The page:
Raising Money the Old-Fashioned Way

Screenshot of the article as it appeared online

“Crowdfunding for technology gains traction” — an online-only article covering technology funding venues including Fundable, Gittip, Bountysource, and others, with commentary from various players including Eric S. Raymond and the National Crowdfunding Association.

Supercomputers Get Real

Screenshot of the article online

A short online-only article about how supercomputer developers are teaming up with application specialists to make the hardware’s power more useful.

Overcoming the Uncanny Valley

First page of article as it appeared in print

A feature article about the perceptual gap between images of real human faces near-human representations.

Abstract: “What makes some near-human characters scary while others are merely laughable? More important, why do some human and humanlike characters fail to arouse our sympathy? Visual artists and roboticists face these questions as they seek to alternately frighten and endear. Recent attempts to create accurate human replicas have brought these questions to the fore with increased urgency.”

Keynote from DrupalCamp Western NY

Still frame from Buffalo presentation

Keynote presentation from the inaugural two-day event, “DrupalCamp Western NY” in Buffalo, 14 October 2011. The event’s theme was “Hello, Universe”, so I riffed on how the Drupal community is growing (beyond the more common “Hello, World”), and how its culture will inevitably change as a result. Video by Stephen Rosenthal, http://caramaxstudio.com. Appearance sponsored by Acquia; at the time I was that company’s Content and Communications Director.

Evaluating Government Funding

Article as it appeared in print

Abstract: “A presidential report asserts the value of U.S. government investments in the cross-agency Networking and Information Technology Research and Development program and specifies areas needing greater focus.”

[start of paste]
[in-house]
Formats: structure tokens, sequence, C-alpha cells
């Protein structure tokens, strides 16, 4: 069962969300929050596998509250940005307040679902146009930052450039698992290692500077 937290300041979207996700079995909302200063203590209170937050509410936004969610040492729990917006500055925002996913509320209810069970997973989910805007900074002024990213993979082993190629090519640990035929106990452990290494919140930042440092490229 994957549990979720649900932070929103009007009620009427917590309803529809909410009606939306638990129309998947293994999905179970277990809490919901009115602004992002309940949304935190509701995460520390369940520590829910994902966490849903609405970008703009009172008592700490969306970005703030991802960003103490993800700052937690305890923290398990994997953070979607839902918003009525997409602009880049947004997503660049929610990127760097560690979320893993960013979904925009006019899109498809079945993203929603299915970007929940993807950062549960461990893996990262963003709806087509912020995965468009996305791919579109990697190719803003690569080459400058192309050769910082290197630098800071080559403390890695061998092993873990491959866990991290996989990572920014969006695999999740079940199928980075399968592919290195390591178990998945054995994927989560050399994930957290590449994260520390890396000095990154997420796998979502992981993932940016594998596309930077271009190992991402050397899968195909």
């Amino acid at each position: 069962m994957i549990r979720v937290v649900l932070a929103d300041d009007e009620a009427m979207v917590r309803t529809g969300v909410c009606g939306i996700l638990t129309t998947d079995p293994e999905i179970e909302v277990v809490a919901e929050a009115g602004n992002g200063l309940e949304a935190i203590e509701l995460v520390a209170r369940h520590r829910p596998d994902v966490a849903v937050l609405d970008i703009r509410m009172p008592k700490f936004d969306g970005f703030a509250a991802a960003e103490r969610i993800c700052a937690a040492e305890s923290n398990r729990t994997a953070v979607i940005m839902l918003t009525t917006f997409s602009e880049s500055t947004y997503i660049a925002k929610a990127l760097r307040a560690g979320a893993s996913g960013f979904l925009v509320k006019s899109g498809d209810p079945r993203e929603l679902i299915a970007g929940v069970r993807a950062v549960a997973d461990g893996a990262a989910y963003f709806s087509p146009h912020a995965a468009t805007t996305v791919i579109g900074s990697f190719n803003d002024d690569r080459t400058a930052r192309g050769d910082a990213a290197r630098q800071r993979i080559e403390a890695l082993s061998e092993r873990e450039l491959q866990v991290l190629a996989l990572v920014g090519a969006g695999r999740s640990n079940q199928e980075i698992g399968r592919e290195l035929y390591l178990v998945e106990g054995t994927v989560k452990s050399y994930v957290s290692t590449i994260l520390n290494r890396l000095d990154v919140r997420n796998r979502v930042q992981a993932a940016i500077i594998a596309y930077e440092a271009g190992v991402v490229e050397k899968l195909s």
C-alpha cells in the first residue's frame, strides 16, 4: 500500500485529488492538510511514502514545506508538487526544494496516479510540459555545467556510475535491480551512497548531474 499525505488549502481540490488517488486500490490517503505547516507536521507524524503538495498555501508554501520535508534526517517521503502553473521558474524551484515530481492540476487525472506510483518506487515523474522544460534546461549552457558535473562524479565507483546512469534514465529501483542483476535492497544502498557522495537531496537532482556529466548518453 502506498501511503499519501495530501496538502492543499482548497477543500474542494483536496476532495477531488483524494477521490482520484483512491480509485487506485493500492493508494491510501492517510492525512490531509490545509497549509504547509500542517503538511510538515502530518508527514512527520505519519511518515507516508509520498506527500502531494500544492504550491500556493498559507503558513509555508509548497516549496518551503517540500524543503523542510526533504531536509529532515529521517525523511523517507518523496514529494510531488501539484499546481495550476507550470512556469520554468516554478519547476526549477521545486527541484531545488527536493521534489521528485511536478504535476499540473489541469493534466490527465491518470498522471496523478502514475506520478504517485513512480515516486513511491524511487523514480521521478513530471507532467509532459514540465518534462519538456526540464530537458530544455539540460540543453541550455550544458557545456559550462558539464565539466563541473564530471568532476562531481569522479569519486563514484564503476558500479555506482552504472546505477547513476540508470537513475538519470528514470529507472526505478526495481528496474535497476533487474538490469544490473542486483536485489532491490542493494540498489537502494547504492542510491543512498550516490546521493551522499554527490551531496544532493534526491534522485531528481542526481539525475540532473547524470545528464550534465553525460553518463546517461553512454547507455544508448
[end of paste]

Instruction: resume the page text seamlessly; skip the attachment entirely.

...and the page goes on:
Review: OmniFocus

Article as it appeared on the web

Review of the productivity and personal-tracking application, OmniFocus (known at the time as “The Omni Group Omnifocus”).

Shrinking cities, Part 1: Why cities shrink… and grow

Article as it appeared on the web

The first part in a series of three articles about the death (and rebirth) of cities, particularly in the U.S. Rust Belt. (Note: As of August 2013, these articles are incorrectly attributed to another author in the byline, but are correct in the footer.)

Checkmate for checkers

Article as it appeared on the web

A news story about checkers being “solved” — that is, proven that it’s possible to draw against even a perfectly played game.

A star with a tail: Stellar streak tells of 30,000 years of history.

Article as it appeared on the web

A news story about an astronomical discovery.

Intro: “Astronomers have found an unexpected treat on a star first described more than 400 years ago – the streak of a 13-light-year-long tail. The tail, the first seen of its kind, could provide clues about how celestial bodies are formed from the material spat out by such aging stars.”

Plastic sheet delivers wireless power

Article as it appeared on the web

A news article about wireless power transmission.

Intro: “Annoyed by the tangle of power cords under your desk? A sheet of plastic invented by researchers in Japan could one day make for tables and walls that power devices placed on them — without any need for wires or plugs. Computers could be powered through the desks on which they sit, for example, or flat-screen televisions through the walls where they hang.”